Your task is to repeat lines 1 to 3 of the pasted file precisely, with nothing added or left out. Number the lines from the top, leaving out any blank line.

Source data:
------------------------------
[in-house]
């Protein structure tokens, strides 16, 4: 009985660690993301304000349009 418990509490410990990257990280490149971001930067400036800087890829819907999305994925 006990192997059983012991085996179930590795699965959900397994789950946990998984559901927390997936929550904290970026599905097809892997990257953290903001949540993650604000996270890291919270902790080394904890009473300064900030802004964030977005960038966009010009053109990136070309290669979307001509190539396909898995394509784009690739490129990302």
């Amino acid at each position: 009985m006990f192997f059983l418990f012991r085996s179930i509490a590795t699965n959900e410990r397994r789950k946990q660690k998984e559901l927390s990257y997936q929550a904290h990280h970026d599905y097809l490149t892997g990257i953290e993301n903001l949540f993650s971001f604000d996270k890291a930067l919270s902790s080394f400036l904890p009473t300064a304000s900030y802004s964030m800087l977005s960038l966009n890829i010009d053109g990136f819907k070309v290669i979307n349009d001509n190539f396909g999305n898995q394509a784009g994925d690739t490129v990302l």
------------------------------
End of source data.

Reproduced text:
[in-house]
């Protein structure tokens, strides 16, 4: 009985660690993301304000349009 418990509490410990990257990280490149971001930067400036800087890829819907999305994925 006990192997059983012991085996179930590795699965959900397994789950946990998984559901927390997936929550904290970026599905097809892997990257953290903001949540993650604000996270890291919270902790080394904890009473300064900030802004964030977005960038966009010009053109990136070309290669979307001509190539396909898995394509784009690739490129990302």
């Amino acid at each position: 009985m006990f192997f059983l418990f012991r085996s179930i509490a590795t699965n959900e410990r397994r789950k946990q660690k998984e559901l927390s990257y997936q929550a904290h990280h970026d599905y097809l490149t892997g990257i953290e993301n903001l949540f993650s971001f604000d996270k890291a930067l919270s902790s080394f400036l904890p009473t300064a304000s900030y802004s964030m800087l977005s960038l966009n890829i010009d053109g990136f819907k070309v290669i979307n349009d001509n190539f396909g999305n898995q394509a784009g994925d690739t490129v990302l």